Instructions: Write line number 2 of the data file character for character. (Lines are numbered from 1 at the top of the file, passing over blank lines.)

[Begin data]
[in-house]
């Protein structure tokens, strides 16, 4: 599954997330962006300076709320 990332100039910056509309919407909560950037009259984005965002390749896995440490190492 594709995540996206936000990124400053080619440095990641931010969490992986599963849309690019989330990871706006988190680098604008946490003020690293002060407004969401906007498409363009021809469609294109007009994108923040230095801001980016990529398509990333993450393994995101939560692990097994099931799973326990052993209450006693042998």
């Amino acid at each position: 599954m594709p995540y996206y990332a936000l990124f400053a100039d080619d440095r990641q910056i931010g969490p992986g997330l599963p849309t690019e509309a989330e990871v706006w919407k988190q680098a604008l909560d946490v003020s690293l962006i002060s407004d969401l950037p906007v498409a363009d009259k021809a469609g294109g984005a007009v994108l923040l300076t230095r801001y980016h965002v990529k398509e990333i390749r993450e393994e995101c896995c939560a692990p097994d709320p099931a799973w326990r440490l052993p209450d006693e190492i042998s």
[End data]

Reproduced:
């Protein structure tokens, strides 16, 4: 599954997330962006300076709320 990332100039910056509309919407909560950037009259984005965002390749896995440490190492 594709995540996206936000990124400053080619440095990641931010969490992986599963849309690019989330990871706006988190680098604008946490003020690293002060407004969401906007498409363009021809469609294109007009994108923040230095801001980016990529398509990333993450393994995101939560692990097994099931799973326990052993209450006693042998």